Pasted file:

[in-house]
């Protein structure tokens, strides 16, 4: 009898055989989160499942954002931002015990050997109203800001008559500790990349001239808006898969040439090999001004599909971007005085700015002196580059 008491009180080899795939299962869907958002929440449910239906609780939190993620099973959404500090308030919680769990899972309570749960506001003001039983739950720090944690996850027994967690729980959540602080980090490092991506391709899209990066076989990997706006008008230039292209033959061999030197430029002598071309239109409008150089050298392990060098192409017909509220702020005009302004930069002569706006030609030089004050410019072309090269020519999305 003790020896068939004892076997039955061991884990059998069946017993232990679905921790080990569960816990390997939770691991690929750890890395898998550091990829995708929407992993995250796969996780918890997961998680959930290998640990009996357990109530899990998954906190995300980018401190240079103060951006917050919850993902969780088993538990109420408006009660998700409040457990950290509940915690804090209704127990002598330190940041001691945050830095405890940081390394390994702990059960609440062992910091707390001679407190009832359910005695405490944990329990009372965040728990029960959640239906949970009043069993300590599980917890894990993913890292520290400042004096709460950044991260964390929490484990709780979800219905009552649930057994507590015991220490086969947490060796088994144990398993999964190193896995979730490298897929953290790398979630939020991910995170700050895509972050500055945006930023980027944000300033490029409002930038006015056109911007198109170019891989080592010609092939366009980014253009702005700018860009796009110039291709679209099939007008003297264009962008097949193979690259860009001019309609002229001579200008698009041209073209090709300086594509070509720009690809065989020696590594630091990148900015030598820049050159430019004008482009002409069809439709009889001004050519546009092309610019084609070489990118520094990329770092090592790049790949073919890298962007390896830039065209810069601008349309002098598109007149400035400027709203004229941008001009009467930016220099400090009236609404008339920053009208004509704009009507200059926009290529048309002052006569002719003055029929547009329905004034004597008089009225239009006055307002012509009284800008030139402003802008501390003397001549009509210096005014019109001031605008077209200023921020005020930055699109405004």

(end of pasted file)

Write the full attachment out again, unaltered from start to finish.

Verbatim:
[in-house]
């Protein structure tokens, strides 16, 4: 009898055989989160499942954002931002015990050997109203800001008559500790990349001239808006898969040439090999001004599909971007005085700015002196580059 008491009180080899795939299962869907958002929440449910239906609780939190993620099973959404500090308030919680769990899972309570749960506001003001039983739950720090944690996850027994967690729980959540602080980090490092991506391709899209990066076989990997706006008008230039292209033959061999030197430029002598071309239109409008150089050298392990060098192409017909509220702020005009302004930069002569706006030609030089004050410019072309090269020519999305 003790020896068939004892076997039955061991884990059998069946017993232990679905921790080990569960816990390997939770691991690929750890890395898998550091990829995708929407992993995250796969996780918890997961998680959930290998640990009996357990109530899990998954906190995300980018401190240079103060951006917050919850993902969780088993538990109420408006009660998700409040457990950290509940915690804090209704127990002598330190940041001691945050830095405890940081390394390994702990059960609440062992910091707390001679407190009832359910005695405490944990329990009372965040728990029960959640239906949970009043069993300590599980917890894990993913890292520290400042004096709460950044991260964390929490484990709780979800219905009552649930057994507590015991220490086969947490060796088994144990398993999964190193896995979730490298897929953290790398979630939020991910995170700050895509972050500055945006930023980027944000300033490029409002930038006015056109911007198109170019891989080592010609092939366009980014253009702005700018860009796009110039291709679209099939007008003297264009962008097949193979690259860009001019309609002229001579200008698009041209073209090709300086594509070509720009690809065989020696590594630091990148900015030598820049050159430019004008482009002409069809439709009889001004050519546009092309610019084609070489990118520094990329770092090592790049790949073919890298962007390896830039065209810069601008349309002098598109007149400035400027709203004229941008001009009467930016220099400090009236609404008339920053009208004509704009009507200059926009290529048309002052006569002719003055029929547009329905004034004597008089009225239009006055307002012509009284800008030139402003802008501390003397001549009509210096005014019109001031605008077209200023921020005020930055699109405004």